Linked by Kroc Camen on Thu 25th Feb 2010 10:18 UTC
Humor BBC News reports "Mark your diaries for 4 March because in Denver the funeral arrangements are well underway for the planned passing that day of Internet Explorer 6". There's a phobia of being buried alive but I think in this case, it's the living that are all too quick to be shoveling the dirt over as IE6 doesn't officially die until 2014 when Microsoft pull the life-support.
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RE[3]: I like IE6, really
by google_ninja on Thu 25th Feb 2010 22:29 UTC in reply to "RE[2]: I like IE6, really"
google_ninja
Member since:
2006-02-05

That is truly ironic.


Why?

We are talking about a buggy platform implementation. If you are integrating services over a network, you probably deal with boatloads of xml. Imagine you are serializing some sort of message, and can pass it fine to any of a half dozen services without any problem, except for one. It has a buggy xml parser, and not only requires a different serialization process, but figuring out kludges to get it to accept the data you need it to accept is largely a matter of trial and error, and tends to take most of the time required when making even simple changes to your model.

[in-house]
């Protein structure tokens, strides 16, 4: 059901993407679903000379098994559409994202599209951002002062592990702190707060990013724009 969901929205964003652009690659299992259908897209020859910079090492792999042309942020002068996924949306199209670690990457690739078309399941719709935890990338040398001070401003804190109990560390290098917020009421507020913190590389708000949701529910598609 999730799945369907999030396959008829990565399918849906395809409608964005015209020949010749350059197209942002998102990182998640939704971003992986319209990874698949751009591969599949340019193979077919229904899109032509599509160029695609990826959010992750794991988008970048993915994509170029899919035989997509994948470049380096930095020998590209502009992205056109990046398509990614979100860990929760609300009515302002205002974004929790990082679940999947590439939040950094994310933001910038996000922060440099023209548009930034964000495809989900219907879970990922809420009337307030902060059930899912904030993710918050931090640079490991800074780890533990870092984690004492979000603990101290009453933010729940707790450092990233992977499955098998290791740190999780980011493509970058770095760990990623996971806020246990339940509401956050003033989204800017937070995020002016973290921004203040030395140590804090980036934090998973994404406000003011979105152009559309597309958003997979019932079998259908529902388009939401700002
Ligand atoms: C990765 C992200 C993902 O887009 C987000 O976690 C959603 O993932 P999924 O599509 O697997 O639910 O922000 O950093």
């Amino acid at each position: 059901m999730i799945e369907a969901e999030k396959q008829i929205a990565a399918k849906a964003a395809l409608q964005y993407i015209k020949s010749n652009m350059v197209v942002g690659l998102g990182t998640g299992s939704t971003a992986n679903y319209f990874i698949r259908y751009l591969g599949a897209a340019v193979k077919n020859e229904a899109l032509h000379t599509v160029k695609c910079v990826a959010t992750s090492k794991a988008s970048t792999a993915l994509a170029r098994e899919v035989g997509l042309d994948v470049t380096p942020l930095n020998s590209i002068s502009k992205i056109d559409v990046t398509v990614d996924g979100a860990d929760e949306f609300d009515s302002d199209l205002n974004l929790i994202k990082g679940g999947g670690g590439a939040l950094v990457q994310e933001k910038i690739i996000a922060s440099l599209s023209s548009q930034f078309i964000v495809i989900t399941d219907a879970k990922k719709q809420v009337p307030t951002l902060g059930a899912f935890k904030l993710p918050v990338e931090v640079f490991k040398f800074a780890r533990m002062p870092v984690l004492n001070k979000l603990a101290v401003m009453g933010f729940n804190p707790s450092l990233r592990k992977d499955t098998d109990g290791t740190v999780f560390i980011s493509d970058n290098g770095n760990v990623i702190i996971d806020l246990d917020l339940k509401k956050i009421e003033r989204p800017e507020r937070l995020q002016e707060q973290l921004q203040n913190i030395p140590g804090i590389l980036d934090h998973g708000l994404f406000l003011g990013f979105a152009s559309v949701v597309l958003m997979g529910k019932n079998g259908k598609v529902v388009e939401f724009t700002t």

Wouldn't you be very, very happy if you came into work one day, and found out your company was upgrading that system to a newer version that didn't have those problems anymore?

Reply Parent Score: 2

RE[4]: I like IE6, really
by Luke8844 on Thu 25th Feb 2010 22:54 in reply to "RE[3]: I like IE6, really"
Luke8844 Member since:
2010-02-25

That is truly ironic.

Why?


Because claims of working with any browser flies against the desire to exclude the ones that you don't like. (Of course "this site works with any browser" is aspirational, as there must be early beta versions of browsers that were just so badly broken.)

My point is that IMO IE6 is good enough for most of the web, so shouldn't be excluded. Its a similar argument for why we make sites accessible even though it is a small portion of the population.

For me the argument about XML support in browsers is not a very strong argument. The web is still mainly content markup for the purposes of inter-human communication. Most of the web doesn't generate XML or even XHTML - so browsers have to degrade gracefully when they build their DOM.

Wouldn't you be very, very happy if you came into work one day, and found out your company was upgrading that system to a newer version that didn't have those problems anymore?


No, actually, if it was part of a general trend to not support older versions of web clients, I'd still be sad. Although I might enjoy using the upgraded client myself, I'd still wonder whether any visitors were being excluded from our site if it only worked with the new version.

Edited 2010-02-25 23:12 UTC

Reply Parent Score: 1